8. Upgraded Kennels (buy Cerberi; buy Efreets (only) if Fire Lake was built)
9. Upgraded Imp Crucible
10. Hall of Sins
11. Demon Gate
12. Citadel
13. Fire Lake
14. Hell Hole/Castle

This might not work in full, because you won't have the necessary money and/or ressources, especially if you couldn't build on every day in the first week.Without the last build this will cost 12000 Gold, 5 Wood, 25 Ore, 3 Gems, 3 Mercury and 8 Sulfur. Because of the high Ore demand it might be impossible to build the Castle on the last day (10 more Ore). In this case the Hell Hole is a good alternative, because it costs no resources.

If you got the Fire Lake in the first week, go directly for Citadel, Castle and Capitol. Slip in the Hell Hole, if possible, but you don't need to build the Kennels if you are short on money and/or wood.


15. Upgraded Demon Gate
16. Hell Hole/Castle

Recruit Efreets (only). From now on you will save your money and ressources for the building of Capitol (if you haven't build it) and Forsaken Palace. In this third week you will have to make a vital decision: Building a Ressource Silo or not. You'll need that Mercury, but you'll need that 5000 gold, too. Decide depending on the situation. If playing on impossible difficulty, you won't get the Forsaken Palace until the fourth week, so you may not need Mercury that bad. If you built the Capitol in the 2nd week the Forsaken Palace is possible. Build it.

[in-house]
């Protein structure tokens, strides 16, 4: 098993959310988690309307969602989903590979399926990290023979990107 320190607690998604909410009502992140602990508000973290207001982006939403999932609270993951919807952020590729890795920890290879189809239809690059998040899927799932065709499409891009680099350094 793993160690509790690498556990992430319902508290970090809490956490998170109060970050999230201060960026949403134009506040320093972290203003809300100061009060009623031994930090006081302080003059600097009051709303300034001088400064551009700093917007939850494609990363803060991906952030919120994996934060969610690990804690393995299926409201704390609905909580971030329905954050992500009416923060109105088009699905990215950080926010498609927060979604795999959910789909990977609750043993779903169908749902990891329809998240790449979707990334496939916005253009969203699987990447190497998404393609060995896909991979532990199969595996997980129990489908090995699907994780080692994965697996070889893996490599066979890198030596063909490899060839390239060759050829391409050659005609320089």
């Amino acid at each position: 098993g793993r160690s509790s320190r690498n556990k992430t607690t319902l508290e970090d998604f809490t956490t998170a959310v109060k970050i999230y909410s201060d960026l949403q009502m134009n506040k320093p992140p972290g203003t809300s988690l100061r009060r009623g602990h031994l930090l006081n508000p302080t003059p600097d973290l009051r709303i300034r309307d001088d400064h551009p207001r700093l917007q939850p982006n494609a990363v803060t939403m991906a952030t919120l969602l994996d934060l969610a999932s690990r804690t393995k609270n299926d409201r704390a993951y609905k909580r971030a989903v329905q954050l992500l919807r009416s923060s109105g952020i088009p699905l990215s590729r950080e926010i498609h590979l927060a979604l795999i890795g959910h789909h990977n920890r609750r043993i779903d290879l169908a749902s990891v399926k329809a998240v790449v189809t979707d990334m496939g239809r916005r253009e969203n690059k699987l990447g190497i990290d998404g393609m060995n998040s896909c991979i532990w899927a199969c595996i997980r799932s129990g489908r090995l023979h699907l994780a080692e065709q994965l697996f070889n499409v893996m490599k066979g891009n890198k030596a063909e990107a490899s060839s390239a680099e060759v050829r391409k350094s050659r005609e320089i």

Order of Fire
Birthing Pools
(Resource Silo)


Forsaken Palace
(Ressource Silo)

With the Forsaken Palace up you now need more Mercury then ever, so the building of a Ressource Silo has to be seriously considered. You are now faced with the difficult decision, where to go. Every important outstanding structure needs Mercury to build, including the missing levels of the Mage Guild. As you need the second level Mage Guild for the Pit Lord upgrade, you should build it in any case. Those 4 Mercury are well invested there (and should be invested earlier, if enough Mercury is there). The Pit Lord upgrade is advisable, too, because those guys will help you lessen your HP losses. Then it depends. Going for the higher levels of the Mage Guild means taking a chance, because the spells may not be worth it. Getting the right spells on the other hand is better than the Arch Devil upgrade. Difficult decision, really.

If playing a small or medium map or a map full of resources under very hard difficulty you may try the following built-up:


1. Town Hall
2. Mage Guild
3. Hall of Sins
4. Demon Gate
5. Fire Lake
6. Kennels
7. Citadel/Cages/Market Place